With the year drawing to a close, it’s time to reflect on the year and all of the important events that have occurred. Because there’s so much to cover, I’ll be splitting this up over multiple posts, starting with public transport.
It’s been another big year for PT with a lot of progress being made on a number of fronts. Here are some of the big changes this year.
City Rail Link
Auckland’s most important transport project has made some good progress this year and it’s hard to miss the construction underway at the northern end of the city centre. From the bright red Bentonite tanks outside Britomart to the now 18m deep trench up Albert St, the area is a hive of activity. On Albert St the tunnel slab has now started to be poured and whilst at the Commercial Bay site the tunnels are now clearly visible.
The ‘early works’ have provided the visible sign of progress and behind the scenes work is still progressing on the rest of the project. This includes tendering for the ‘main works’ on the project which will build the rest of the tunnels and the stations. We were hoping the two companies to be shortlisted for this would have been announced by now, but regardless, it won’t be till sometime in 2018 that we know who’ll be tasked with building it.
Things haven’t been perfect though and we’ve been critical of some of the decisions made, particularly in relation to the Karangahape Rd station and the potential to future-proof for longer trains. At K Rd, we believe that it’s important entrances are built at both Beresford Square and Mercury Lane for day one, not just the latter like currently planned. One reason for this is that an entrance at Beresford provides better accessibility for those with disabilities. Comments by the head of the CRL project that the steep walk up to K Rd as being “not a difficult walk” that’s “good for you”, and later that it’s fine because other streets in the city are steep, have shown a huge lack of understanding of the need to build an inclusive city for all. This is something we hope will be rectified in 2018.
This year we’ve seen the rollout of the West Auckland New Network and earlier this month, the Eastern network
The good news is that the numbers for both South and West Auckland are showing improvement on what they were prior to each being implemented.
The area we’ve been most disappointed with as part of the new network is the abysmal frequencies on the rail network off peak and on weekends. Rail is meant to be the strategic core of the network, yet at times it’s running less frequently than the services that connect to it.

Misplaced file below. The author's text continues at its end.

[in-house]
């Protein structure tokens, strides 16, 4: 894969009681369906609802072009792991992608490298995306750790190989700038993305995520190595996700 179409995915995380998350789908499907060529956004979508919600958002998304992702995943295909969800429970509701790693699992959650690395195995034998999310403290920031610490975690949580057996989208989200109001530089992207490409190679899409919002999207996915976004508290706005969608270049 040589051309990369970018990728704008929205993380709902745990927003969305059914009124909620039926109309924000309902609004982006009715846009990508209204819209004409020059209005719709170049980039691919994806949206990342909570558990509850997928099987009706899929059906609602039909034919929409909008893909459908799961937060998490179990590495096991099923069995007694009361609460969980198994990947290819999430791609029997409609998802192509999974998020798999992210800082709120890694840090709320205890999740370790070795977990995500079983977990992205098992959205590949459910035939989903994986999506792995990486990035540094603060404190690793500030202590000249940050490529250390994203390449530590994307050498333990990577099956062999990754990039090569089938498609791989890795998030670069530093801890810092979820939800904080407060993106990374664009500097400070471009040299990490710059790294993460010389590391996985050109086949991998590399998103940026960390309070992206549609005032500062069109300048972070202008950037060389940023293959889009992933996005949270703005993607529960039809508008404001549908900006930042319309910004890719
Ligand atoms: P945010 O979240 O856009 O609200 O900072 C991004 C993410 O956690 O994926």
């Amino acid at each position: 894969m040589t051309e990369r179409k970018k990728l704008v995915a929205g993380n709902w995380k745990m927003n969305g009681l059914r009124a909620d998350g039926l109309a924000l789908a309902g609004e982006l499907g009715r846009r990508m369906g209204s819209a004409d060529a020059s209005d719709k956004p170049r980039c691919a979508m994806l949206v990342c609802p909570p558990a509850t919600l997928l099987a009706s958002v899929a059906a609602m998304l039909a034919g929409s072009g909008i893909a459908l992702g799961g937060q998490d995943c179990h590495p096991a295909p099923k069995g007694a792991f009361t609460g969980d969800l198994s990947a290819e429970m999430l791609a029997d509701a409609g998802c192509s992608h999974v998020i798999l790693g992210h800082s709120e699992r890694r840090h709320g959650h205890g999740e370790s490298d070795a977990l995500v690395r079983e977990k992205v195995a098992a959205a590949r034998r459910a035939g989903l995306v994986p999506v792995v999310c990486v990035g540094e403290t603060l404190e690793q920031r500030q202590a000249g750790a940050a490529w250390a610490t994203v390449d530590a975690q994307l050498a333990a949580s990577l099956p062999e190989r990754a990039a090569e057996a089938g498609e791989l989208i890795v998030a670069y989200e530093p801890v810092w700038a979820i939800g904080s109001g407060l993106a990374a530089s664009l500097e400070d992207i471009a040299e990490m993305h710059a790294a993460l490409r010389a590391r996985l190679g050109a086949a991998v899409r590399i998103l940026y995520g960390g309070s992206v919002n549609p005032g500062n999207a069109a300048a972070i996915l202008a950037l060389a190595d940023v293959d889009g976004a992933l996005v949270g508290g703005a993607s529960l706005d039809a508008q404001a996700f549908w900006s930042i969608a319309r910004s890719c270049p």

Light Rail has been one of the most talked about issues this year. The former National government were not huge supporters of the project, and like they were with the CRL, kept trying to throw roadblocks up ahead of it. One of those was the Advanced Bus Study, to see if buses could do the job, ultimately finding they couldn’t. Following that, the NZTA board agreed that Light Rail would be needed eventually and the government agreed too. But eventually was discussed as being 30 years away when it’s needed now.
That all changed with the election of a new government, who have been highly supportive of expanding our PT system, including specifying light rail to the airport and to the Northwest.
Northern Busway Extension and Rosedale Station
In October a Board of Inquiry granted consent for the Northern Corridor Improvements. Part of that project will see the hugely successful Northern Busway extended from Constellation station to Albany. As part of that work, just this month, it was announced that a new station at Rosedale Rd will be built. It’s an impressive looking station.
In April we launched the second iteration of our Congestion Free Network. We updated and redesigned the CFN to take into account the latest thinking and understanding on transport in Auckland.
A key part of the CFN is of course to push forward the discussion of transport. On that front we’ve been astounded by the response to the network and are proud the new government has adopted it as part of their official transport policy.
Regional Rapid Rail
In August we launched Regional Rapid Rail, to push the discussion of regional connections. Again we’ve been astounded by the response. Particularly that it was quickly adopted by both Labour and the Greens.
The change in government has resulted in a significant shift in the discussion of transport. Projects like Light Rail are not only supported by the government but enshrined in the agreements between the political parties involved. The new Minister of Transport, Phil Twyford, has already shown a great understanding of transport issues, and importantly, how it integrates with land use. That’s important given his other portfolio is Housing. Combined with Julie Anne Genter and Shane Jones as Associate Ministers of Transport and it’s going to be an interesting three years.
It’s been a big year for ridership with a number of milestones reached. For the 12 months to the end of November overall ridership was up 7.6%. There are now more than 90 million trips on the network, passing that milestone in September. That’s up more than 20 million trips in just 4 years.
Milestones were also reached on our Rapid Transit network. In August we surpassed 20 million trips on the rail network, a milestone the Ministry of Transport didn’t expect us to reach before 2020. In the same month we also passed 5 million trips on the Northern Busway.
I think that’s enough for this post. Is there anything major I missed?